Trusting Treasury: When To Say Yes, When To Say No


Whoever is prime minister next year – Malcolm Turnbull, Bill Shorten, Julie Bishop, Tanya Plibersek or some yet-to-be revealed candidate – he or she will depend on the Treasury Department for economic advice.

When the economy is buoyant, as in the boom times up to 2008, governments can (and do) override Treasury advice. But in tough times, Treasury carries much more authority. Unless there is some Lazarus-type economic recovery in the near future, our next government will have to pay much more attention to Treasury.

We have a glimpse of the Treasury’s direction in a speech last week by its new secretary, John Fraser. It’s a worthwhile read, because, unlike the puerile partisan drivel dished up by Joe Hockey and Mathias Cormann, it’s reasonably dispassionate and objective in its analysis, although its prescriptions for the Australian economy have a definite neoliberal bias.

Unfortunately, apart from a selective interpretation in the Financial Review, Fraser’s speech got little coverage in the mainstream media, who, true to form, were far more interested in Parliament House gossip about Abbott’s demise than with public policy.

While Hockey, Cormann and many journalists would have us believe that managing deficits and debt are all there is to economic policy, Fraser’s speech starts (and ends) with a discussion about structural issues – the challenge of economic adjustment as the mining boom fades, the need to lift our productivity, and the need to restore trust in the financial sector (as a reminder of the tough times that lie ahead, on the same day his speech was released the Bureau of Statistics published dismal figures on expected new non-mining capital expenditure).

While Fraser’s emphasis is on economic management, a large part of his speech is devoted to fiscal management, and he does not refrain from criticising past or present governments, regardless of their party label. Of course he doesn’t name names, but in his coverage of the boom years of 2002 to 2008 before the GFC, he points out that:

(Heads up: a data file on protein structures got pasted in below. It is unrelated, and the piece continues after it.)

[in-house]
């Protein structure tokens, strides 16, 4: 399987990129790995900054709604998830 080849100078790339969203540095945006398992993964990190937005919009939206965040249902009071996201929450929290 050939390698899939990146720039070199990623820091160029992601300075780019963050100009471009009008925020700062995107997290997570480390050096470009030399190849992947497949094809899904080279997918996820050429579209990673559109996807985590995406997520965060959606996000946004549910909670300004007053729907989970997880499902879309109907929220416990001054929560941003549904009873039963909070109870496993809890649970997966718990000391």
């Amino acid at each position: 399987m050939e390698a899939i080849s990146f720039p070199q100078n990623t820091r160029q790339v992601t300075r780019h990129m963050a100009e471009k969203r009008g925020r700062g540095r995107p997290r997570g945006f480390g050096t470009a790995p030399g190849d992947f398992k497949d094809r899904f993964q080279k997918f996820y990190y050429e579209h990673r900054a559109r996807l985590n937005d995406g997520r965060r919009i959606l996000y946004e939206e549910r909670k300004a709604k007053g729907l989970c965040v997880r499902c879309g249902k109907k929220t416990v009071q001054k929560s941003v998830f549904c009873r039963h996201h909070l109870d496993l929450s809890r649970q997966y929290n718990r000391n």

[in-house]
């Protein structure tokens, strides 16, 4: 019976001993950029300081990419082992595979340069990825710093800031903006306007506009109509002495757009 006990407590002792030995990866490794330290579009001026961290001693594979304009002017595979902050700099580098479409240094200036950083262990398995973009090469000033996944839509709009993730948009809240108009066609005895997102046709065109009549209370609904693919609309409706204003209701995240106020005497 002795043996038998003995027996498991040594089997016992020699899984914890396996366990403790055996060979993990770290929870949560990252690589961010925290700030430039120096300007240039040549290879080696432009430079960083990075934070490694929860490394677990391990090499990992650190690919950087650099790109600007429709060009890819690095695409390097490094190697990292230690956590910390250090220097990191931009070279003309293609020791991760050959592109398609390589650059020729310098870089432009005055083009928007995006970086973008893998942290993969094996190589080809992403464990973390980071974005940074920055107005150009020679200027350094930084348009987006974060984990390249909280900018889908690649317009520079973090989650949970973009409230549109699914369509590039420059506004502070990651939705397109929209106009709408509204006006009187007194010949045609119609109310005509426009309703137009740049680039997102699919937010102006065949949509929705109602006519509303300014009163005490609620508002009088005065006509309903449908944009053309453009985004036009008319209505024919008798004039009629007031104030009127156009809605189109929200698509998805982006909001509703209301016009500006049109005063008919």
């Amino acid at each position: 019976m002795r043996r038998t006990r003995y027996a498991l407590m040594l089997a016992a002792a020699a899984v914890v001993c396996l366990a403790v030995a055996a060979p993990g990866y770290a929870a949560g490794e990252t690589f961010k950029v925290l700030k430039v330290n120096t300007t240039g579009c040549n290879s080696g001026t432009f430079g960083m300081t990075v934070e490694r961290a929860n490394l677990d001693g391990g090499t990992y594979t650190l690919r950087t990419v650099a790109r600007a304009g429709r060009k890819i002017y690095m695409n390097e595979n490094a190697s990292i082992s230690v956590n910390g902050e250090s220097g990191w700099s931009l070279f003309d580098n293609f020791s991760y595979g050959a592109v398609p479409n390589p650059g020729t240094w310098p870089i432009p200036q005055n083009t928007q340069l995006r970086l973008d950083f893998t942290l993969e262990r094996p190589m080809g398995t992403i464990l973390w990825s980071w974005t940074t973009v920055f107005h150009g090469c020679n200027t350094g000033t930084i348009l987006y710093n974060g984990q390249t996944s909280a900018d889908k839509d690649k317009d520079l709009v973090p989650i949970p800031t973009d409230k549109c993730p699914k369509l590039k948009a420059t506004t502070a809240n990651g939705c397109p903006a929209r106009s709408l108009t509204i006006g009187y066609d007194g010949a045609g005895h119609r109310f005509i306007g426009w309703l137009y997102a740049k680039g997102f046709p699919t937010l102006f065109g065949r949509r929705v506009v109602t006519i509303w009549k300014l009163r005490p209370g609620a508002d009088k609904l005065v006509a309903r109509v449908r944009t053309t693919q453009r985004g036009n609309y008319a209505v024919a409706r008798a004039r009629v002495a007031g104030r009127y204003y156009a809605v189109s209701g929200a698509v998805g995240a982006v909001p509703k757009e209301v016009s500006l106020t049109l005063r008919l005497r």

“… a very substantial amount was spent, including on untargeted transfers (so called middle class welfare) without sufficient regard to the future prospects for servicing those ongoing transfers.

Generous income testing arrangements for Family Tax Benefits in the early 2000s and access to million dollar contributions to tax-preferred superannuation through 2006-07 were notable examples of middle or higher income welfare that contributed to the problem.”

That’s hardly an endorsement of the Howard Government’s fiscal management, or of the present government’s stubbornness in failing to attend to the loss of revenue resulting from superannuation concessions.

He goes on to point out that “an important criterion for a well-functioning tax system is fairness”, and in this context mentions the perverse distributive effect of superannuation concessions. There will be some interesting discussions between Treasury officials and whoever is treasurer as the 2015-16 budget is prepared – will they feel bound by Abbott’s promise not to change superannuation arrangements?

Most of Fraser’s discussion on fiscal matters is about the deficit and debt, pointing out that unless economic growth can be lifted to and sustained at 4 per cent a year, there is no way the budget can be brought back to a balance by 2017-18, and that therefore, with present policy settings, the level of government net debt will rise. There’s no sign of such a lift in economic growth: we have to go back to last century to see a sustained period of growth above 4 per cent.

Fraser doesn’t join with the government in panicking over debt, however, pointing out that at 12.8 per cent of GDP Commonwealth net debt is still substantially lower than it was when we dealt with the early 1990s recession. But he does state the economically responsible orthodoxy that “we cannot continue to finance recurrent expenditure by continuing to increase our debt”.